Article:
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Debating Universal Basic Income:

Martin Sandbu

"Debating Universal Basic Income: Pros, Cons, and Alternatives (Exploring the Basic Income Guarantee)", Robert E. Wright

A quick tour of the basic income debate

Robert Wright and Aleksandra Przegalińska offer a quick short tour of the basic income (UBI) debate, writing alternate chapters in favour of and opposed to UBI. They cover arguments from technology, through climate change, funding, social justice, dependency, and autonomy.

The current economic problem is ‘distribution, not production’ (p24), i.e. we can produce the goods and services people need, but are failing to get income to people to purchase them. UBI is better than means-tested benefits because it avoids unemployment and poverty traps (p24), uptake rates are higher (p25), and working hours are constantly reducing (p27). But UBI means expensive big government, whilst welfare fails to reduce poverty, the labour market is distorted, and UBI would decrease GDP! It ‘sounds like communism’ (p36).

Automation is drastically reducing jobs and wage income, so we need UBI (p39-44). But human labour will collaborate with AI, not compete with it. We need the ‘short-term pain’ (p50) of technological unemployment to spur new endeavours.  Maybe we need degrowth + UBI to combat climate change (p57-60), but ‘business, economic, and technological change will provide solutions’, rendering UBI unnecessary (p65). Carbon taxes should reduce pollution, not fund UBI (p64). UBI might encourage geographical spread, and population growth (p66). It will reduce work incentives and therefore GDP (p74). Sovereign money creation will ‘not improve macroeconomic outcomes’, and will cause inflation (p75). ‘UBI remains likely to be either socioeconomically inconsequential, or destructive of economic growth’ say the authors, citing no evidence for this claim (p76). Not so – UBI can be funded by tax, other benefit reductions, and by sovereign money (p79-83). UBI enhances social justice, democracy, and autonomy, (p91-94,99), but creates dependency (p95).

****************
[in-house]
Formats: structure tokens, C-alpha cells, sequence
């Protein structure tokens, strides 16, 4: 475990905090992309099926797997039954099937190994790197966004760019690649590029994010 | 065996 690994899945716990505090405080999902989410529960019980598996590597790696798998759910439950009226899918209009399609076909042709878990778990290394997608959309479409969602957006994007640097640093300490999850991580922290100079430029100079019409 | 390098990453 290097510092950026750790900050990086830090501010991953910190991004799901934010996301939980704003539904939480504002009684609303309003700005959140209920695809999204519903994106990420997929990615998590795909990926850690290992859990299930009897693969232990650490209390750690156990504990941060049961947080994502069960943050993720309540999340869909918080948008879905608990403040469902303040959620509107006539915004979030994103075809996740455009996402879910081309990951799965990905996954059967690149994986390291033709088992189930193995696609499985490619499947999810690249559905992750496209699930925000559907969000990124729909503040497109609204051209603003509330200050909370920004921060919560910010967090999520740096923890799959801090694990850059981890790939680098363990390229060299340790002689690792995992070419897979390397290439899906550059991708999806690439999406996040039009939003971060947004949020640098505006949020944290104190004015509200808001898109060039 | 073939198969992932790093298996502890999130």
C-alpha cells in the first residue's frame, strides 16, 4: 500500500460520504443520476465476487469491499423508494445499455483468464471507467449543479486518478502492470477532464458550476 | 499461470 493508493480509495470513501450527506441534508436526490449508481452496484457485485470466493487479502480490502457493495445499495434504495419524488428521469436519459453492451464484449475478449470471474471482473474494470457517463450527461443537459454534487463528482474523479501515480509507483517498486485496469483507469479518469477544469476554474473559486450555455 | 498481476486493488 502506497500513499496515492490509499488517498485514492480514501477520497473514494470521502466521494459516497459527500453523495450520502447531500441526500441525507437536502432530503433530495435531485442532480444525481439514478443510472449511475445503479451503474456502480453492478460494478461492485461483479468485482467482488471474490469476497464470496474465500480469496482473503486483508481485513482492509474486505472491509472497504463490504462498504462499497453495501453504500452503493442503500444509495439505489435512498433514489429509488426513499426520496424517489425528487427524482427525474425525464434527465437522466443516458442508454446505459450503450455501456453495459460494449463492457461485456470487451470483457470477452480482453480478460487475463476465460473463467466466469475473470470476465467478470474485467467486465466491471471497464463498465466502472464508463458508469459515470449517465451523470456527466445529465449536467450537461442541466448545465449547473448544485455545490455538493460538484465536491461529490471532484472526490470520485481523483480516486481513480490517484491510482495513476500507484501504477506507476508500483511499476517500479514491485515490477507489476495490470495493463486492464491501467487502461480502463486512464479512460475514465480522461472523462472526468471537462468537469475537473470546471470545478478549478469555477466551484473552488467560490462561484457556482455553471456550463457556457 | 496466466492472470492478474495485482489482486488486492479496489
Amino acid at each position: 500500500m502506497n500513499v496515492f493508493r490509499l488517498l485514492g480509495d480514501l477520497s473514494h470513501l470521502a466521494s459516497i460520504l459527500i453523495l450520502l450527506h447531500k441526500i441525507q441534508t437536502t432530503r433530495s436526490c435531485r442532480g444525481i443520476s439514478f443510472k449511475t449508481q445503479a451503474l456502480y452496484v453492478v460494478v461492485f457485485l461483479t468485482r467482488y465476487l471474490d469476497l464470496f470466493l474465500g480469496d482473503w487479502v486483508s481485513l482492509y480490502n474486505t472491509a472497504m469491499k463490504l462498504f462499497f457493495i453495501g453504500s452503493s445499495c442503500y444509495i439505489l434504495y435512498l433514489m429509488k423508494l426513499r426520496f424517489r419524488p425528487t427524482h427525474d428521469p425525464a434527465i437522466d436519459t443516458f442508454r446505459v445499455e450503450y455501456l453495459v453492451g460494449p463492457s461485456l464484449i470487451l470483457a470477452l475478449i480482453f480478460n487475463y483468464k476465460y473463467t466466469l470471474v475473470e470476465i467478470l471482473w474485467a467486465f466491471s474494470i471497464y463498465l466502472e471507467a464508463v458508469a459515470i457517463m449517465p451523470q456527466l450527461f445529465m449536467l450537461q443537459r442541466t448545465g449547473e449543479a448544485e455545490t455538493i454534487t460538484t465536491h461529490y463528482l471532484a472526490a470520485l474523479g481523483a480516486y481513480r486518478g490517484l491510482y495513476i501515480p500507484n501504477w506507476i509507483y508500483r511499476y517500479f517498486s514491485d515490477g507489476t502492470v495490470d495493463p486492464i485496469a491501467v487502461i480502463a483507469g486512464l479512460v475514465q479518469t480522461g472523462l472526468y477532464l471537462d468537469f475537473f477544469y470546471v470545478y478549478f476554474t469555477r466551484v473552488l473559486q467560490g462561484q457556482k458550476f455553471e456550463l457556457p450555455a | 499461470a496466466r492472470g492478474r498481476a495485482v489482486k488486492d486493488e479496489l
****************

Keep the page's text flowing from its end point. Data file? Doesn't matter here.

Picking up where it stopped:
The curious conclusion is to delay UBI policy and let other nations implement it first (p106), which clearly cannot apply to all national economies. Other alternatives include a universal basic asset, which would generate huge peak demand in the economy, universal basic services, or job guarantees, all of which have been presented and debated in greater depth elsewhere. The authors’ tentative conclusion is in favour of individual freedom in a market economy, and small government which can fund UBI by reducing current wasted expenditure. (p115-117).

Whilst Wright and Przegalińska provide a comprehensive tour of the UBI debate, their coverage lacks the depth needed to drive conclusions. A wide range of points, often unevidenced, are thrown into the air, with no structure to resolve them. They do however provide extensive references to access deeper debate and research. Their book is an introduction to the debate, rather than the debate itself.


The book is available here.

Geoff Crocker
Editor ‘The Case for Universal Basic Income'

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